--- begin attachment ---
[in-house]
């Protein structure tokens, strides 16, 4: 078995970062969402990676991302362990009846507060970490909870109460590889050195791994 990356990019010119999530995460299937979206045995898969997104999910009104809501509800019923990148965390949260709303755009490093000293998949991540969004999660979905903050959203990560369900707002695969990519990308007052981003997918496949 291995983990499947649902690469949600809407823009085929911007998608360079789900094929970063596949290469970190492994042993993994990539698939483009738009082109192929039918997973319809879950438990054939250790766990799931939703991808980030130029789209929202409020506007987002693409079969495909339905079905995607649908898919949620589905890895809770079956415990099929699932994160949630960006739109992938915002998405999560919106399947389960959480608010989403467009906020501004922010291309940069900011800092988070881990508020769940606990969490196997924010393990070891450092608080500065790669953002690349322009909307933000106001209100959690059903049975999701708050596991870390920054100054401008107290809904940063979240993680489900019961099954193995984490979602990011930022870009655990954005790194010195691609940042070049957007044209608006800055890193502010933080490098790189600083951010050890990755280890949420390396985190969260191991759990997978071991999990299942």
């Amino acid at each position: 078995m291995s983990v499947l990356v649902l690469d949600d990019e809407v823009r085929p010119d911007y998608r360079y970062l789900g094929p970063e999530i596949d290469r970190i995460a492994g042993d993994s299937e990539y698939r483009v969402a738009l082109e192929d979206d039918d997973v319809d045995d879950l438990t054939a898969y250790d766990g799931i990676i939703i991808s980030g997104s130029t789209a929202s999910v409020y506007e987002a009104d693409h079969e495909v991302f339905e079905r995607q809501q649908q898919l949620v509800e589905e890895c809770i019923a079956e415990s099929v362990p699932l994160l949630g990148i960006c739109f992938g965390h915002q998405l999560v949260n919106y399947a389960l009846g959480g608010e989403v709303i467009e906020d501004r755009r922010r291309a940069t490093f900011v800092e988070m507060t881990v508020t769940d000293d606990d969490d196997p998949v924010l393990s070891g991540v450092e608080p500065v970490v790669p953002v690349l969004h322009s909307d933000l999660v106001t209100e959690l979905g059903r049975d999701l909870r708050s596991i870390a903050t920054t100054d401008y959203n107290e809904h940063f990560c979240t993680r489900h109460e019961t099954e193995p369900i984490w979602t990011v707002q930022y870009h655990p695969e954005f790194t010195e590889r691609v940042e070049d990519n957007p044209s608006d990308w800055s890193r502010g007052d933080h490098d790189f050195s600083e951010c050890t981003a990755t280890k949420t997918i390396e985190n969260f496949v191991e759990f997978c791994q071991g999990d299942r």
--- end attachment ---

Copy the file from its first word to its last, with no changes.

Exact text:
[in-house]
């Protein structure tokens, strides 16, 4: 078995970062969402990676991302362990009846507060970490909870109460590889050195791994 990356990019010119999530995460299937979206045995898969997104999910009104809501509800019923990148965390949260709303755009490093000293998949991540969004999660979905903050959203990560369900707002695969990519990308007052981003997918496949 291995983990499947649902690469949600809407823009085929911007998608360079789900094929970063596949290469970190492994042993993994990539698939483009738009082109192929039918997973319809879950438990054939250790766990799931939703991808980030130029789209929202409020506007987002693409079969495909339905079905995607649908898919949620589905890895809770079956415990099929699932994160949630960006739109992938915002998405999560919106399947389960959480608010989403467009906020501004922010291309940069900011800092988070881990508020769940606990969490196997924010393990070891450092608080500065790669953002690349322009909307933000106001209100959690059903049975999701708050596991870390920054100054401008107290809904940063979240993680489900019961099954193995984490979602990011930022870009655990954005790194010195691609940042070049957007044209608006800055890193502010933080490098790189600083951010050890990755280890949420390396985190969260191991759990997978071991999990299942």
């Amino acid at each position: 078995m291995s983990v499947l990356v649902l690469d949600d990019e809407v823009r085929p010119d911007y998608r360079y970062l789900g094929p970063e999530i596949d290469r970190i995460a492994g042993d993994s299937e990539y698939r483009v969402a738009l082109e192929d979206d039918d997973v319809d045995d879950l438990t054939a898969y250790d766990g799931i990676i939703i991808s980030g997104s130029t789209a929202s999910v409020y506007e987002a009104d693409h079969e495909v991302f339905e079905r995607q809501q649908q898919l949620v509800e589905e890895c809770i019923a079956e415990s099929v362990p699932l994160l949630g990148i960006c739109f992938g965390h915002q998405l999560v949260n919106y399947a389960l009846g959480g608010e989403v709303i467009e906020d501004r755009r922010r291309a940069t490093f900011v800092e988070m507060t881990v508020t769940d000293d606990d969490d196997p998949v924010l393990s070891g991540v450092e608080p500065v970490v790669p953002v690349l969004h322009s909307d933000l999660v106001t209100e959690l979905g059903r049975d999701l909870r708050s596991i870390a903050t920054t100054d401008y959203n107290e809904h940063f990560c979240t993680r489900h109460e019961t099954e193995p369900i984490w979602t990011v707002q930022y870009h655990p695969e954005f790194t010195e590889r691609v940042e070049d990519n957007p044209s608006d990308w800055s890193r502010g007052d933080h490098d790189f050195s600083e951010c050890t981003a990755t280890k949420t997918i390396e985190n969260f496949v191991e759990f997978c791994q071991g999990d299942r």